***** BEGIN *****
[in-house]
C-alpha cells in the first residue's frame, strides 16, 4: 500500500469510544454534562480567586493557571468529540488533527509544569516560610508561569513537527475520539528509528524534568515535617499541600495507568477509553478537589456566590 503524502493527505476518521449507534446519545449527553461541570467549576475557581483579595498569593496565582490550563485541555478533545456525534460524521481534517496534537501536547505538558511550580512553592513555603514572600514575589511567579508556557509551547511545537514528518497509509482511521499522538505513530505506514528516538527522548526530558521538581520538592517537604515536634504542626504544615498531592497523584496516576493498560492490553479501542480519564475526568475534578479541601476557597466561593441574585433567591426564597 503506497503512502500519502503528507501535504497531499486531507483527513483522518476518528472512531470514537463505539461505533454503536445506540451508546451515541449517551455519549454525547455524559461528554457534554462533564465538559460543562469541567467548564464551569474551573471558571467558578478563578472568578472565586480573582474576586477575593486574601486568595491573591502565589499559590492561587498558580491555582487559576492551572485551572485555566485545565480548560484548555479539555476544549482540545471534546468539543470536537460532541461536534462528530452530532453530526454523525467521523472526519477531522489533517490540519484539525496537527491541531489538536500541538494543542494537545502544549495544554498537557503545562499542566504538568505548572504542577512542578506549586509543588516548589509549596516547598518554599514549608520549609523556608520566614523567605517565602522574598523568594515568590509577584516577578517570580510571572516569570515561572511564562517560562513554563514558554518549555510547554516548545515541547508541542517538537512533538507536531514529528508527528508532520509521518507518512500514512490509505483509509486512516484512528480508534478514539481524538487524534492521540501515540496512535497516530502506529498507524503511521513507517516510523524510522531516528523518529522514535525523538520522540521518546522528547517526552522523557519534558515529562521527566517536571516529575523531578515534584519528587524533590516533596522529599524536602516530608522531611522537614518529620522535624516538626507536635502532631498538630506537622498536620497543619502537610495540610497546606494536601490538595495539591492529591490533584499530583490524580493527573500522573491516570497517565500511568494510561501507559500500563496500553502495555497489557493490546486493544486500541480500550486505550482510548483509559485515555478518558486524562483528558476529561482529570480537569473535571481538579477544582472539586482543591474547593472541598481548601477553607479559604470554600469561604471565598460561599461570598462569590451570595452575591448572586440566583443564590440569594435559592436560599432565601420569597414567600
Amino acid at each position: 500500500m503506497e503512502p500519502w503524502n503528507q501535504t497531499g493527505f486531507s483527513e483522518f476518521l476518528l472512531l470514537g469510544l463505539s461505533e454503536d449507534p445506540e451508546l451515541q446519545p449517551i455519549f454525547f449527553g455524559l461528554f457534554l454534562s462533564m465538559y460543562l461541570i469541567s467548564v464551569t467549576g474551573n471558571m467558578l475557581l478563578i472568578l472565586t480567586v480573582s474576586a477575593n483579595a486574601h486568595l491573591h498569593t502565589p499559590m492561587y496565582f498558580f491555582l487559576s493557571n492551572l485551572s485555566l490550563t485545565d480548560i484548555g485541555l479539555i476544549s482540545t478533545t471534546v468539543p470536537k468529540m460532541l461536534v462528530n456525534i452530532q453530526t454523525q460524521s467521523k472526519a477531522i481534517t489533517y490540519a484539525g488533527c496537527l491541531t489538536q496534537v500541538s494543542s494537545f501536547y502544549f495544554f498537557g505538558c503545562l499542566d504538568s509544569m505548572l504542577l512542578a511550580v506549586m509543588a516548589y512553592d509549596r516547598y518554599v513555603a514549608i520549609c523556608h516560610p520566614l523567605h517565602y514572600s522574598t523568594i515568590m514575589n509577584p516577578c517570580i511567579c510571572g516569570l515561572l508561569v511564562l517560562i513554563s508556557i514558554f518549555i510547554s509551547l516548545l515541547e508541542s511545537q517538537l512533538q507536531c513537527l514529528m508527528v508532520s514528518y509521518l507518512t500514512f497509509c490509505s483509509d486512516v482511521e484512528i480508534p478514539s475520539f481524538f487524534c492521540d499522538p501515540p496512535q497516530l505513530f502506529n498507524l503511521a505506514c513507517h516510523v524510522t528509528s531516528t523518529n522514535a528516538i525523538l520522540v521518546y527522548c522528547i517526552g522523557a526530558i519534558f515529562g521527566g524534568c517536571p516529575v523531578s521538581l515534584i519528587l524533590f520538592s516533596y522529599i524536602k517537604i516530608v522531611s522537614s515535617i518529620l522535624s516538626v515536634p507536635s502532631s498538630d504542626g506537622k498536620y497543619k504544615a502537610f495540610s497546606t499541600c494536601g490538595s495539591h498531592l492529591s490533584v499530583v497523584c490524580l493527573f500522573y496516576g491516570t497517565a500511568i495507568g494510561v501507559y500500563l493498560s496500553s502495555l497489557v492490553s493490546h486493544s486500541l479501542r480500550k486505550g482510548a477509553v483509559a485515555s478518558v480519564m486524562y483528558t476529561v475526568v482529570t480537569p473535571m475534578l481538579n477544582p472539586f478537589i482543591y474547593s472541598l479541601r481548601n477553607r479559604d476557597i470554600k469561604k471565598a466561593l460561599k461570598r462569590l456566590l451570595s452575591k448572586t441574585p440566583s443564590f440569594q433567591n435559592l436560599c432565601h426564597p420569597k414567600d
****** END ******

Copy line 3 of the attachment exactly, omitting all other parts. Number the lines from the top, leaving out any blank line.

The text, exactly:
Amino acid at each position: 500500500m503506497e503512502p500519502w503524502n503528507q501535504t497531499g493527505f486531507s483527513e483522518f476518521l476518528l472512531l470514537g469510544l463505539s461505533e454503536d449507534p445506540e451508546l451515541q446519545p449517551i455519549f454525547f449527553g455524559l461528554f457534554l454534562s462533564m465538559y460543562l461541570i469541567s467548564v464551569t467549576g474551573n471558571m467558578l475557581l478563578i472568578l472565586t480567586v480573582s474576586a477575593n483579595a486574601h486568595l491573591h498569593t502565589p499559590m492561587y496565582f498558580f491555582l487559576s493557571n492551572l485551572s485555566l490550563t485545565d480548560i484548555g485541555l479539555i476544549s482540545t478533545t471534546v468539543p470536537k468529540m460532541l461536534v462528530n456525534i452530532q453530526t454523525q460524521s467521523k472526519a477531522i481534517t489533517y490540519a484539525g488533527c496537527l491541531t489538536q496534537v500541538s494543542s494537545f501536547y502544549f495544554f498537557g505538558c503545562l499542566d504538568s509544569m505548572l504542577l512542578a511550580v506549586m509543588a516548589y512553592d509549596r516547598y518554599v513555603a514549608i520549609c523556608h516560610p520566614l523567605h517565602y514572600s522574598t523568594i515568590m514575589n509577584p516577578c517570580i511567579c510571572g516569570l515561572l508561569v511564562l517560562i513554563s508556557i514558554f518549555i510547554s509551547l516548545l515541547e508541542s511545537q517538537l512533538q507536531c513537527l514529528m508527528v508532520s514528518y509521518l507518512t500514512f497509509c490509505s483509509d486512516v482511521e484512528i480508534p478514539s475520539f481524538f487524534c492521540d499522538p501515540p496512535q497516530l505513530f502506529n498507524l503511521a505506514c513507517h516510523v524510522t528509528s531516528t523518529n522514535a528516538i525523538l520522540v521518546y527522548c522528547i517526552g522523557a526530558i519534558f515529562g521527566g524534568c517536571p516529575v523531578s521538581l515534584i519528587l524533590f520538592s516533596y522529599i524536602k517537604i516530608v522531611s522537614s515535617i518529620l522535624s516538626v515536634p507536635s502532631s498538630d504542626g506537622k498536620y497543619k504544615a502537610f495540610s497546606t499541600c494536601g490538595s495539591h498531592l492529591s490533584v499530583v497523584c490524580l493527573f500522573y496516576g491516570t497517565a500511568i495507568g494510561v501507559y500500563l493498560s496500553s502495555l497489557v492490553s493490546h486493544s486500541l479501542r480500550k486505550g482510548a477509553v483509559a485515555s478518558v480519564m486524562y483528558t476529561v475526568v482529570t480537569p473535571m475534578l481538579n477544582p472539586f478537589i482543591y474547593s472541598l479541601r481548601n477553607r479559604d476557597i470554600k469561604k471565598a466561593l460561599k461570598r462569590l456566590l451570595s452575591k448572586t441574585p440566583s443564590f440569594q433567591n435559592l436560599c432565601h426564597p420569597k414567600d